Viviane CHALHOUB*, MD, Resident
Department of Anaesthesia and Intensive Care, Hôpital de l’Hôtel-Dieu, Beirut, Lebanon
Dan BENHAMOU MD, Professor and Chairman
Department of Anaesthesia and Intensive Care, Hôpital de Bicêtre, Cedex, France
This article reviews the need to improve pain management for ICU patients. Regular evaluation of pain using scales adapted to the patients level of consciousness is the primary step towards such improvement.
Patients admitted to the intensive care unit (ICU) are likely to experience pain during their stay. The Study to Understand Prognoses and Preferences for Outcomes and Risks of Treatment (SUPPORT) reported pain in 50% of seriously ill patients and severe pain in 15% of them (Desbiens et al. 1996). These patients experience pain and anxiety related to a number of factors, including underlying diseases, invasive procedures, therapeutic devices, immobility and even routine nursing care, such as mobilisation, airway suctioning and physical therapy. Moreover, patients in the ICU may be at particular risk for poor pain management, since little is known about pain assessment and control in these patients.
Appropriate alleviation of pain begins with the use of effective strategies for recognizing, evaluating and monitoring pain. Improvement in pain documentation indeed leads to improvements in pain management. The Joint Commission for the Accreditation of Healthcare Organisations (JCAHO) has developed standards on pain assessment and management (www.jcaho.org). Guidelines from the Society of Critical Care Medicine (SCCM) recommend pain assessment followed by therapeutic response, using a scale appropriate to the patient population and regular pain documentation (Jacobi et al. 2002). However, documenting pain is difficult in the ICU, because most patients cannot express their pain, and the validity of a sedated patient’s elicited response about pain is questionable.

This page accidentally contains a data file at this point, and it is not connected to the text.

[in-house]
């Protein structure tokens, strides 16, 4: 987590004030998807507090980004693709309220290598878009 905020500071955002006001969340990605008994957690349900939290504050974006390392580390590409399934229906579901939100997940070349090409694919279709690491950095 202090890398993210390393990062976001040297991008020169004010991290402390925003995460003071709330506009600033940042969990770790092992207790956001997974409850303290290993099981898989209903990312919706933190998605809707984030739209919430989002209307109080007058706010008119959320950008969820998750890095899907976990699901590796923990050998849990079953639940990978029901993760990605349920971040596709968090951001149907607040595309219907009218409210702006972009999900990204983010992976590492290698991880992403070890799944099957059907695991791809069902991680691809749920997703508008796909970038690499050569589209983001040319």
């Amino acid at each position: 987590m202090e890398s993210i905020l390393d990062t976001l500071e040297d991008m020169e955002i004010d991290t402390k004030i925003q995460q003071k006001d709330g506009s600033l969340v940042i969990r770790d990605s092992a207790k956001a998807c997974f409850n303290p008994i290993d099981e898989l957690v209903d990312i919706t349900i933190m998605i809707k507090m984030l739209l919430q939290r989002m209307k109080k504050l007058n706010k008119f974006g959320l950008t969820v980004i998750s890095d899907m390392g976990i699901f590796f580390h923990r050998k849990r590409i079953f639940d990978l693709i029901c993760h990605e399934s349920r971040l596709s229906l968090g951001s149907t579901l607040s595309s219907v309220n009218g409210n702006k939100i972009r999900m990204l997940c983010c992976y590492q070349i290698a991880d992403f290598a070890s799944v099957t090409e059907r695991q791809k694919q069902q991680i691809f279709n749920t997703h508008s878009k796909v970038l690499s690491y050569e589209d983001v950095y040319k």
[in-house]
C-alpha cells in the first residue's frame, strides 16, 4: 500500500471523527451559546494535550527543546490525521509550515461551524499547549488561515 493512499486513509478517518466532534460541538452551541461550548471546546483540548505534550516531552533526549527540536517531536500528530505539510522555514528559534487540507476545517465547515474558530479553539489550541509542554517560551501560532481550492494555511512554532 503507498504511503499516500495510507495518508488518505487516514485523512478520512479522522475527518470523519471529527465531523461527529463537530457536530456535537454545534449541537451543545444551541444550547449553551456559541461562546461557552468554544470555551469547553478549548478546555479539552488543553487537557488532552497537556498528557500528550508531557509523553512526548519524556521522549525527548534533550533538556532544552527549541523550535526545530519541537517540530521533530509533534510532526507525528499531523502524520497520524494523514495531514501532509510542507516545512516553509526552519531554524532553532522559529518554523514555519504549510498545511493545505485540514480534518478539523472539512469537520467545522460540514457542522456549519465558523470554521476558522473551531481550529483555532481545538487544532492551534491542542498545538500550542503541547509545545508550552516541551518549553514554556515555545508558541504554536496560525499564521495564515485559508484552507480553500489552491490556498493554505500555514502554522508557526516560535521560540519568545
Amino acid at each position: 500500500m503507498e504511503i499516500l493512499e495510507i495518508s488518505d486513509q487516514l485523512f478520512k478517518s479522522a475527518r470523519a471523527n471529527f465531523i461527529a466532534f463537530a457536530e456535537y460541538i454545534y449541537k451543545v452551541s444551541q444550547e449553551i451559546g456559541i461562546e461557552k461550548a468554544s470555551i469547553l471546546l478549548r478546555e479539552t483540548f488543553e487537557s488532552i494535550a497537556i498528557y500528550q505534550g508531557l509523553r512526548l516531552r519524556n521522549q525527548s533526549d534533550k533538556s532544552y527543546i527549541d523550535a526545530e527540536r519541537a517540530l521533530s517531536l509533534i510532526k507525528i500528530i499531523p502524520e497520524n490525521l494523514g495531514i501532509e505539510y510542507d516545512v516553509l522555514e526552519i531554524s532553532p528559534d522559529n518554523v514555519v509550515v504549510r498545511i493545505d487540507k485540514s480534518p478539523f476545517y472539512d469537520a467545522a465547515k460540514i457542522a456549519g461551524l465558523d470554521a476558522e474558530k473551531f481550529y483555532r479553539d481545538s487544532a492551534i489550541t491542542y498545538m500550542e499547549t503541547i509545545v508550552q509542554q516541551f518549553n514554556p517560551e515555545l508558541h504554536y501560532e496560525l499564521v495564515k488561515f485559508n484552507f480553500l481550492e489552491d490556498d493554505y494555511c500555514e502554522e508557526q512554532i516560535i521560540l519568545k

Accurate assessment of pain in critically ill patients is a challenging but essential component of quality of care. To date, few studies have analysed pain assessment in critical care units. Pain assessment studies in critical care settings may be difficult to conduct, because pain assessments are often inadequately documented. Inadequate documentation may be caused by a failure to understand the importance of using a standard measure to document patients’ pain, a lack of consistently available tools, such as cards to measure pain scores, and practitioners’ failure to report pain scores.
The most accurate and valid indicator of pain is the patient’s self-report (Acute Pain Management Guideline Panel 1992). Assessment of pain intensity may be performed with multidimensional or unidimensional tools. Multidimensional tools, such as the McGill Pain Questionnaire (MPQ) and the Wisconsin Brief Pain Questionnaire (BPQ), measure pain intensity and sensory, affective and behavioural components of that pain. These tools have not been evaluated in the ICU and may not be practical for ICU patients. Unidimensional tools, such visual analogue scale (VAS), verbal rating scale (VRS) and numeric rating scale (NRS), may be useful when the patient is able to communicate. VAS is reliable, valid and used frequently in the ICU, but has not been specifically tested in the ICU environment (Ho et . 1996). VAS also has limits, particularly in elderly patients or those with cognitive dysfunction (Puntillo 1994). NRS is valid in acute care settings, correlates with VAS and is applicable in many age groups. Because the most reliable indicator of pain intensity is the patient’s self-report, the SCCM recommends the use of NRS to assess pain in critically ill patients (Jacobi et al. 2002).